Starling Bank has been campaigning to remove negative gender stereotypes from public conversations around money since 2018. Fast forward to 2021, and change is still needed to #MakeMoneyEqual. We created a campaign that put the issue in the spotlight and offered a positive solution.
The campaign centred on gendered representations of money in media and advertising. Working with Brunel University’s Professor Shireen Kanji and team, we analysed over 600 photographs from 3 of the biggest image libraries used for articles about money and finance. The study found that women are regularly portrayed as childlike, immature or naïve around money. And that’s before we get into age and body type diversity among the women depicted. The resulting report is packed with important insights that have the power not only to change minds, but also – given the importance of money to wellbeing – lives, too.
Not a stock solution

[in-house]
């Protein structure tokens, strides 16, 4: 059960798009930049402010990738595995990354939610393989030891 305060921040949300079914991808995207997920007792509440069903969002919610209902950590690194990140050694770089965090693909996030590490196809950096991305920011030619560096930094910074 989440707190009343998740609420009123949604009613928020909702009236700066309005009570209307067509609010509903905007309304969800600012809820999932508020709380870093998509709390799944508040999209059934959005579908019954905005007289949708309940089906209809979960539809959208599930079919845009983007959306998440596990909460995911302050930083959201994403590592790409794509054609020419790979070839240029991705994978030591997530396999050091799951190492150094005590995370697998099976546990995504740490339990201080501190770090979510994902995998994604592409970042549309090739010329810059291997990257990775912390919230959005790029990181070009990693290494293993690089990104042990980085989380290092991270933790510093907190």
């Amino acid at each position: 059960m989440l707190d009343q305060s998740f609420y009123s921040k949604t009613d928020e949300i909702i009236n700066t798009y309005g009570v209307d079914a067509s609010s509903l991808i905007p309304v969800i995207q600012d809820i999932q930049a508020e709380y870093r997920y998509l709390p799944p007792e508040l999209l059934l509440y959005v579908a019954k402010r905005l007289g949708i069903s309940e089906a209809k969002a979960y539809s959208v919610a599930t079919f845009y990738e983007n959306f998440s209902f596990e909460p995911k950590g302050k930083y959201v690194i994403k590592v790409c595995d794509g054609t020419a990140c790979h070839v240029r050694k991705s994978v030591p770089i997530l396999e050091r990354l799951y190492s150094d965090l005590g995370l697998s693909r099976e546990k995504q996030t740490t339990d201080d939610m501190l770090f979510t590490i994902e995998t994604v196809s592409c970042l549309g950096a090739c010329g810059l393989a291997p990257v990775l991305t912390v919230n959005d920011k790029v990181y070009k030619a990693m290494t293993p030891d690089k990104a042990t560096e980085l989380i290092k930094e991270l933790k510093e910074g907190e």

We knew the media would cover the study. But we wanted to push the campaign further. We used our insights to create a new, unbiased image library for everyone to access.
Working with Lensi Photography principal Denise Maxwell, we arranged a representative photography shoot. Guided by her expertise as well as the report findings, we took into account the types of women shown, the actions they’re taking, the settings they’re in and even the background objects in shot to create a library of 100 images that are better, fairer and totally free. This took the campaign beyond raising awareness to making a difference.
Positive and productive
This wasn’t just about making a splash. The campaign had to be managed with the utmost sensitivity and an optimistic outlook to ensure Starling Bank wouldn’t be perceived as preachy or critical. We arranged a media breakfast with Starling CEO Anne Boden, Professor Kanji and key consumer lifestyle, social affairs and money writers; briefed picture editors on the resource, and engaged with key stakeholders. Because positive conversations are the most productive.
“Starling Bank doesn’t accuse women of financial incompetence, but pledges to make money easy to manage with a usability and transparency that has been previously unavailable to customers.”The Guardian
- Winner Campaign to Reduce Inequality, ESG Awards 2021
- Winner Gender Equality Campaign, ESG Awards 2021
- Finalist D&I Campaign, Creative Moment Awards 2021
- Finalist Financial Services Campaign, Creative Moment Awards 2021